Understanding Reverse Mortgage Basics
A reverse mortgage is a concept that can be very attractive to the senior community. When you take out a reverse mortgage, the mortgage doesn’t need to be repaid for the entire time that you live in the home. Instead, the mortgage is paid off when the home is sold. But who can qualify for a reverse mortgage and who should actually get one?
Can You Get a Reverse Mortgage?
In order to get a reverse mortgage, all of the owners of the home generally need to be 62 years of age or older and the home must have no other outstanding liens against it. If there are current debts against the home, those debts must be paid off with before you take out the reverse mortgage or with the funds from the reverse mortgage.
How Much Money Can You get?
How much money you get will depend on a number of factors including how much your home is worth, current interest rates, and the current age of the borrowers. The more money your home is worth and the older you are, the more money you’ll get from a reverse mortgage.
Getting the Cash
How you get the money from a reverse mortgage will depend on which option you choose. Some people prefer to take the cash in one lump sum while others prefer to have the money paid to them in monthly installments. Some people choose to have the money as a line of credit, where they draw from the funds when they need to. Still others choose to receive their money in a combination of these ways. The way you receive your funds from your reverse mortgage is generally up to you.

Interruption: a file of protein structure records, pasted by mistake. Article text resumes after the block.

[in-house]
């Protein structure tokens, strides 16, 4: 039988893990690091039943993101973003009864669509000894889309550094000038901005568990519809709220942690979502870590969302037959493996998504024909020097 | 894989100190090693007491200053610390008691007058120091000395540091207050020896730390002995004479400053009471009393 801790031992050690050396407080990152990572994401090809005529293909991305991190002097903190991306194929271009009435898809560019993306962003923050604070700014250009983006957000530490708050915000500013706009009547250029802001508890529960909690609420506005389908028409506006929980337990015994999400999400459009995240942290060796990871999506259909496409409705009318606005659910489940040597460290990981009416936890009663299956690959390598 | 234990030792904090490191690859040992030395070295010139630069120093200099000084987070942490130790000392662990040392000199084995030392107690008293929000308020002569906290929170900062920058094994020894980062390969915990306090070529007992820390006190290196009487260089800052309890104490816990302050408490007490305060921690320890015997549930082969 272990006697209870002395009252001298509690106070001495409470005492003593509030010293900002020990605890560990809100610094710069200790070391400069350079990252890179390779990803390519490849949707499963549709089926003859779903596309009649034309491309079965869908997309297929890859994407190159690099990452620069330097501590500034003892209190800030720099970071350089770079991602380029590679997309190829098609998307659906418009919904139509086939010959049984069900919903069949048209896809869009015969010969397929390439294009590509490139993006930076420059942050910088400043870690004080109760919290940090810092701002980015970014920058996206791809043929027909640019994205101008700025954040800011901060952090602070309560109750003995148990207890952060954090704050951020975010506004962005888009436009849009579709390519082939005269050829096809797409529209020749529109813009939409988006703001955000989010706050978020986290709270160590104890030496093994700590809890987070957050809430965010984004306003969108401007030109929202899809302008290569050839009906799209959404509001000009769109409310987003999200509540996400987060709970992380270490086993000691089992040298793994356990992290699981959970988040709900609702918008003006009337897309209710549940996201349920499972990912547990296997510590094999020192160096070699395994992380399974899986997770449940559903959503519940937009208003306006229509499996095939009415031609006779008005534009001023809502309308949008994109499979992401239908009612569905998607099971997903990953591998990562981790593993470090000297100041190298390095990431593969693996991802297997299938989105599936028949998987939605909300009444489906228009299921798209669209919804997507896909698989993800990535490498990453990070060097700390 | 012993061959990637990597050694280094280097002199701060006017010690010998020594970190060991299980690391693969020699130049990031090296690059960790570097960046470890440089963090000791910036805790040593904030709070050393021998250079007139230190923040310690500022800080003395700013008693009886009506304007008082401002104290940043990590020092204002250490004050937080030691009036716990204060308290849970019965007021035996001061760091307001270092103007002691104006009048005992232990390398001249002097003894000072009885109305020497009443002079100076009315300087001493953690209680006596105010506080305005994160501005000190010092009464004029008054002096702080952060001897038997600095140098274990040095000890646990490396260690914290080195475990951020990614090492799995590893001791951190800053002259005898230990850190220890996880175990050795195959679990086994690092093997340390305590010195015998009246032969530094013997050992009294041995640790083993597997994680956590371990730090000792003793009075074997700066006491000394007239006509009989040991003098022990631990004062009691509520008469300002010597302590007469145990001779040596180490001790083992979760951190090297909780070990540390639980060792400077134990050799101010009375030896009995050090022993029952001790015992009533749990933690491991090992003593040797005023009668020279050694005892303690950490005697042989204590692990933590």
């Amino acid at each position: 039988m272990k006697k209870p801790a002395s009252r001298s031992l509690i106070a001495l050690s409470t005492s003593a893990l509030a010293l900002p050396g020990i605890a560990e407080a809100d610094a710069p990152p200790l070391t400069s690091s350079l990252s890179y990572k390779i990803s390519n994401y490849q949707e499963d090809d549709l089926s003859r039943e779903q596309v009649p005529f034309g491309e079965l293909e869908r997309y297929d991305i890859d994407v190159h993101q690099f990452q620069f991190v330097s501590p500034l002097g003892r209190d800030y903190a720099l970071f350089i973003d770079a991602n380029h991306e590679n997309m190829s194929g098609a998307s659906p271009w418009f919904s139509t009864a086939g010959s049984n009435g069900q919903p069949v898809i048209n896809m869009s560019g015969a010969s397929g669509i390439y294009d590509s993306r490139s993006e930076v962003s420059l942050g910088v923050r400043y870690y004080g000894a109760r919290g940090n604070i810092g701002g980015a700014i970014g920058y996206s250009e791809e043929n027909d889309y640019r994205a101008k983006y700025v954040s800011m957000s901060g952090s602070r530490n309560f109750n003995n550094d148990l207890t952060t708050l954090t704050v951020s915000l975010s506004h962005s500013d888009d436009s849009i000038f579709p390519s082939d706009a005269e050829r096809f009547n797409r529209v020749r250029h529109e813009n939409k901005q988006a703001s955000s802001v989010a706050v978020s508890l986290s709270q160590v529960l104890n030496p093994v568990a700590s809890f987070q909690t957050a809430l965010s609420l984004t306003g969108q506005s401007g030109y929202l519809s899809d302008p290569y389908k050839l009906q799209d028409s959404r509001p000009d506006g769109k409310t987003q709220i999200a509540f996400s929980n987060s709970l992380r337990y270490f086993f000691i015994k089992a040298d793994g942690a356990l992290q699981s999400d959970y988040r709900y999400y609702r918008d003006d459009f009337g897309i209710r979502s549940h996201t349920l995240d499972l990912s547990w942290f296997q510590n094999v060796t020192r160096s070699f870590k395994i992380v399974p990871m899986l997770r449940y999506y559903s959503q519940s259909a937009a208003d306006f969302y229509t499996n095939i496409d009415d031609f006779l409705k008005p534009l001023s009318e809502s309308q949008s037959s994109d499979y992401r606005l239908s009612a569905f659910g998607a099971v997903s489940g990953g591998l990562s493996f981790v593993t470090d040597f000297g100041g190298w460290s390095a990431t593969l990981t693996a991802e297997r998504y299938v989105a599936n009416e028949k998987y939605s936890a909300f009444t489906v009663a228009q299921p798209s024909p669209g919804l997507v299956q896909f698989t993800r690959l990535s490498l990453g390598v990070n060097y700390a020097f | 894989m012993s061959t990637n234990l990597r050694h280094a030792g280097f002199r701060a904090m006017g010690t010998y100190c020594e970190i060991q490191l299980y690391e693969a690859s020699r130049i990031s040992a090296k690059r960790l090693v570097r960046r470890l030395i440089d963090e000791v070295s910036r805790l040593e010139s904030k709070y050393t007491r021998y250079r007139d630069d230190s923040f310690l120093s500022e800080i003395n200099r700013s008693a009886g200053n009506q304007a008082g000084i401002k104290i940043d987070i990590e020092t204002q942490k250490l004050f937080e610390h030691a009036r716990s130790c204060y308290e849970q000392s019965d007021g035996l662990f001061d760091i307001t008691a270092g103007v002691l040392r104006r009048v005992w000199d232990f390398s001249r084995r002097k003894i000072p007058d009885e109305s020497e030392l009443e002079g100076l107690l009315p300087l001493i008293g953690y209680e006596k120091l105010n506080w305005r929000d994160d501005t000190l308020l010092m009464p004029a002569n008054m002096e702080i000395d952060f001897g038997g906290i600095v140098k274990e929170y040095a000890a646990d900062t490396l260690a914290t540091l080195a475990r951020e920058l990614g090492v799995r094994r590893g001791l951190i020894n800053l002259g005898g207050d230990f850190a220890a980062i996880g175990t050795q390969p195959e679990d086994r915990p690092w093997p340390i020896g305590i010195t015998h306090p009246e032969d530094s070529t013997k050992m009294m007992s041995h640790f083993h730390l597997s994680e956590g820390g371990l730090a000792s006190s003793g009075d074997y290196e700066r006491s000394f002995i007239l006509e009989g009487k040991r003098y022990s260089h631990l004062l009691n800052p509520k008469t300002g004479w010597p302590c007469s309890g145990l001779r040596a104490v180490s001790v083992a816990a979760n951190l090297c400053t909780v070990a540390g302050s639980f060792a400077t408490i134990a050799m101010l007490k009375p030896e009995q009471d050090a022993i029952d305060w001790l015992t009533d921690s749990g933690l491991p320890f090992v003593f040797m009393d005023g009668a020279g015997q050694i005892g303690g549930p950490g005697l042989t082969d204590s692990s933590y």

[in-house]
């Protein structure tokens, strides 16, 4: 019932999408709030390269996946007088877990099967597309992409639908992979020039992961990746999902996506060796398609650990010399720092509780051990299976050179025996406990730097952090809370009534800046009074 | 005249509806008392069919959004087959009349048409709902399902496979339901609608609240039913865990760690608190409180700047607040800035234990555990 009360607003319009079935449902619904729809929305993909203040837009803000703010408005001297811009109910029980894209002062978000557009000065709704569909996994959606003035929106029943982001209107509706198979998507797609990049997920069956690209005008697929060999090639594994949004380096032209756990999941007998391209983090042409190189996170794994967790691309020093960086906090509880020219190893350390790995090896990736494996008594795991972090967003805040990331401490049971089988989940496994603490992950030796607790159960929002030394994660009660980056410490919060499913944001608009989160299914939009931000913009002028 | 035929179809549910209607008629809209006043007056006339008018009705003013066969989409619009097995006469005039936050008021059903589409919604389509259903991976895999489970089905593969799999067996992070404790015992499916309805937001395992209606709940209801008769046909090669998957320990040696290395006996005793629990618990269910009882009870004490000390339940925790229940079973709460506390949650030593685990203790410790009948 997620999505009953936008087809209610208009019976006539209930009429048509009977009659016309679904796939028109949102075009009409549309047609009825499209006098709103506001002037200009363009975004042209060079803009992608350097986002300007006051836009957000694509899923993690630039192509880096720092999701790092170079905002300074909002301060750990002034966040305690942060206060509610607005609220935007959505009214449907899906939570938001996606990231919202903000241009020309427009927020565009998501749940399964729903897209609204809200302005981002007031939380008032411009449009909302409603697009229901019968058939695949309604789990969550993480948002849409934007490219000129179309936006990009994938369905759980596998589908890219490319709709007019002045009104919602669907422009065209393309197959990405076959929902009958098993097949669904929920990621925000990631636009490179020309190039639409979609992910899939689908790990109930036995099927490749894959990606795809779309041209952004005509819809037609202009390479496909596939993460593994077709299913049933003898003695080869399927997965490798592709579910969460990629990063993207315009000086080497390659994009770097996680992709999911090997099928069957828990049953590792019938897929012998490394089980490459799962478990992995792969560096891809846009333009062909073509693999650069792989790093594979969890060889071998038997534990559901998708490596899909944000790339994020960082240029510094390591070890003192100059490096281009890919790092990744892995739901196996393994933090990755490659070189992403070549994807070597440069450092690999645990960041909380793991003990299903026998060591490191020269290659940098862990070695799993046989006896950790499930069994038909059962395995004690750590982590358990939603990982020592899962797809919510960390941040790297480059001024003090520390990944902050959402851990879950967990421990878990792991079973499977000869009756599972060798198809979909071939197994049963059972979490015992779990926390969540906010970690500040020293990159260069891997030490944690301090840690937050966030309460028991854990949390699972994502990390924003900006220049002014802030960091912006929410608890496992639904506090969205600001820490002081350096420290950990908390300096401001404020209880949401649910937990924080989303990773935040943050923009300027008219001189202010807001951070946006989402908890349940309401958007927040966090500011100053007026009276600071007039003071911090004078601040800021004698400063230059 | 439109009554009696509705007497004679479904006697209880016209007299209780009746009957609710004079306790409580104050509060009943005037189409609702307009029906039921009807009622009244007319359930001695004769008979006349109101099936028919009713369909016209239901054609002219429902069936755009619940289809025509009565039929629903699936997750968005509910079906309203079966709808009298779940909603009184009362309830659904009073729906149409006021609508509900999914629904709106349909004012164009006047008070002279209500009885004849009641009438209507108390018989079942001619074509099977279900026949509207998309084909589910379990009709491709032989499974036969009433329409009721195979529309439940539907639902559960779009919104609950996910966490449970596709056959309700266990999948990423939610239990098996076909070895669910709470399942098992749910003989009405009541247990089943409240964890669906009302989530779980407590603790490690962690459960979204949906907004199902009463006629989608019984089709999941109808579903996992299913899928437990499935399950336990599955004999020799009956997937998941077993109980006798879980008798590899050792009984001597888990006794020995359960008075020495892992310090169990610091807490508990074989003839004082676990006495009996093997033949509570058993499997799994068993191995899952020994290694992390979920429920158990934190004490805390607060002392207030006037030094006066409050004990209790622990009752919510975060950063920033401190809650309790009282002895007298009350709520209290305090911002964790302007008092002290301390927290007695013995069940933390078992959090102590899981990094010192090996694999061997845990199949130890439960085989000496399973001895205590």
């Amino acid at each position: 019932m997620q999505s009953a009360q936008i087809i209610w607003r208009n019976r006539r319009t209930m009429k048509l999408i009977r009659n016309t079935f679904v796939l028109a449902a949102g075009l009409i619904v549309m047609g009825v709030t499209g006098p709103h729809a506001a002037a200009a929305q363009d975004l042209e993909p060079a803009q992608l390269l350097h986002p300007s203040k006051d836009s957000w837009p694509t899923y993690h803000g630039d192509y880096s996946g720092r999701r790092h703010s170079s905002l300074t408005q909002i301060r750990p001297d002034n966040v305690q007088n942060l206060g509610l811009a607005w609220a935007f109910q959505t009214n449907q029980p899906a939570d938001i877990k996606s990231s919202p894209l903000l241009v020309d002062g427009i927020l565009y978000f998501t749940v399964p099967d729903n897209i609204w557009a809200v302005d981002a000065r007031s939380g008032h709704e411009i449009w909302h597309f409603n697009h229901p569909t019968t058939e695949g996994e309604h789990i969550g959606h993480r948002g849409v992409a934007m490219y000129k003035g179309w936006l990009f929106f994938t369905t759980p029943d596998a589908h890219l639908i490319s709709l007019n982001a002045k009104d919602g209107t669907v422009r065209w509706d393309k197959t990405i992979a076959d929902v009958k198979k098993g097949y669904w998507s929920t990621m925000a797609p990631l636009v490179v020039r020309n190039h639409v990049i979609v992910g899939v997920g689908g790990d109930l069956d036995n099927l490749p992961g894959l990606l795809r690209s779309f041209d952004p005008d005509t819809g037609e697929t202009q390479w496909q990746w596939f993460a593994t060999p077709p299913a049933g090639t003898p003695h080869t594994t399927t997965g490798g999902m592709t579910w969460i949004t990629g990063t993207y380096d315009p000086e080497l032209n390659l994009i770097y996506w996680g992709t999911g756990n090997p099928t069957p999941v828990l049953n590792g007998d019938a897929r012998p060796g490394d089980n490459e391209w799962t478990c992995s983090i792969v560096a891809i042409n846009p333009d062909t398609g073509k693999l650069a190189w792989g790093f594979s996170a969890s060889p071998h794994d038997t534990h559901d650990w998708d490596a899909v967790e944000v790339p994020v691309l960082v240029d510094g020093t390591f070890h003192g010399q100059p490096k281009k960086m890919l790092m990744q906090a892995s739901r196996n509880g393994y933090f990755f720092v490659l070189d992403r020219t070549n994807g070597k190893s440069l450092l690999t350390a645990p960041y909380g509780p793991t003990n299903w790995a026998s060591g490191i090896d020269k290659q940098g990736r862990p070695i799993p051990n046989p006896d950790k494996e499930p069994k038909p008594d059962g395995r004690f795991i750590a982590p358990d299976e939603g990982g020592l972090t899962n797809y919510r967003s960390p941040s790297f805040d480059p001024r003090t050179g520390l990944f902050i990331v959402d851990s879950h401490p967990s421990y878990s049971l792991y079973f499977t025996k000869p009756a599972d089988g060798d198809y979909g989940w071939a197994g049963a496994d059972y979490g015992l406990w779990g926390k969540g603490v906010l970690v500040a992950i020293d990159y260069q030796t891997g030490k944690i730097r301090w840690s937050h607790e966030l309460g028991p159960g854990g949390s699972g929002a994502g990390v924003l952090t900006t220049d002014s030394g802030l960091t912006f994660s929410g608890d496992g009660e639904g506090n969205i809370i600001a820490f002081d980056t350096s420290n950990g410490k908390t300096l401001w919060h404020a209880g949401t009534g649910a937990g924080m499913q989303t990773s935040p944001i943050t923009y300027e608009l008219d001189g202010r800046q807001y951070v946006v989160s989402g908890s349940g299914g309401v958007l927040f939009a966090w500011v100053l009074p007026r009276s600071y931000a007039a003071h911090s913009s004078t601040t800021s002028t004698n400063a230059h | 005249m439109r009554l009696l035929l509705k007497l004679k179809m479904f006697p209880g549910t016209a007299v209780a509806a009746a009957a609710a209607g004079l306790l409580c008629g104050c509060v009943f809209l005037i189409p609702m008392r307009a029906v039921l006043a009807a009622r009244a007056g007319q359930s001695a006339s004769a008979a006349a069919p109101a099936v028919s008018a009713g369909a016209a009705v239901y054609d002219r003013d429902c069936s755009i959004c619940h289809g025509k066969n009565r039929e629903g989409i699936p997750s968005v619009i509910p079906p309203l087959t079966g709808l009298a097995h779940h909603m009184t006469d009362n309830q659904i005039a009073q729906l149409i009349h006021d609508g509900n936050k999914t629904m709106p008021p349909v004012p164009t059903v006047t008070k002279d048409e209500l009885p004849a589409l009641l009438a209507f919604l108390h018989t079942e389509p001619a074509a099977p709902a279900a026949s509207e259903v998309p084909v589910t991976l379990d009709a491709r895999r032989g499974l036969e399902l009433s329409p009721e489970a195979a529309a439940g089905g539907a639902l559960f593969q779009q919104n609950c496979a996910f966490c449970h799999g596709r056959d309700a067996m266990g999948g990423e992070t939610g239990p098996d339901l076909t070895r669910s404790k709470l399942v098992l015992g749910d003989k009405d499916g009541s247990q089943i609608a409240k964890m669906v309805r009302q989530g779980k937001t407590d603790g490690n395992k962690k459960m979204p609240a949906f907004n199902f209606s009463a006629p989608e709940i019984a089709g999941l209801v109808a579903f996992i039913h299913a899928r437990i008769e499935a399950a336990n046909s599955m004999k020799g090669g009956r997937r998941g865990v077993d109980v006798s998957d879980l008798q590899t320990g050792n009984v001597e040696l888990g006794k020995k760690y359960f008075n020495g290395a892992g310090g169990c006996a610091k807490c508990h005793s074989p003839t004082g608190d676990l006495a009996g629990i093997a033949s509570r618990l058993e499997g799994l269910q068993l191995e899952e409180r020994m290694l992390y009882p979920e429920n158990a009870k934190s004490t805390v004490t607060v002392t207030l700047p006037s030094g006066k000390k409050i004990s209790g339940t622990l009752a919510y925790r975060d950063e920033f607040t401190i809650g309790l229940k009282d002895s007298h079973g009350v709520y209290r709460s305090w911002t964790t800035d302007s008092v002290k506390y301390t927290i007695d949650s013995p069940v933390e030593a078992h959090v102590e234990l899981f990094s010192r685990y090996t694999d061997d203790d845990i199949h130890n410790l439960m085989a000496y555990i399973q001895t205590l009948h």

Paying it Back
While reverse mortgages seem like the perfect way to get instant money, that money does need to be paid back eventually. When the last surviving owner of the home either passes away, sells the home or moves from the home permanently, the money needs to be repaid with interest.
What If I Owe More Than My Home is Worth?
Many times the children of people considering a reverse mortgage do not want their parents to take out a reverse mortgage. Sometimes this is because the children erroneously believe that they’ll be stuck footing the bill if the home is worth less than the money that is owed when the reverse mortgage must be paid back.
In actuality, reverse mortgages are usually non-recourse loans. This means that the amount that is paid back at the end of the reverse mortgage will never be more than the amount the home is worth at the time of repayment. That means that the only thing securing the mortgage is the home. Neither you, your other assets or your heirs can be used to repay anything additional to that.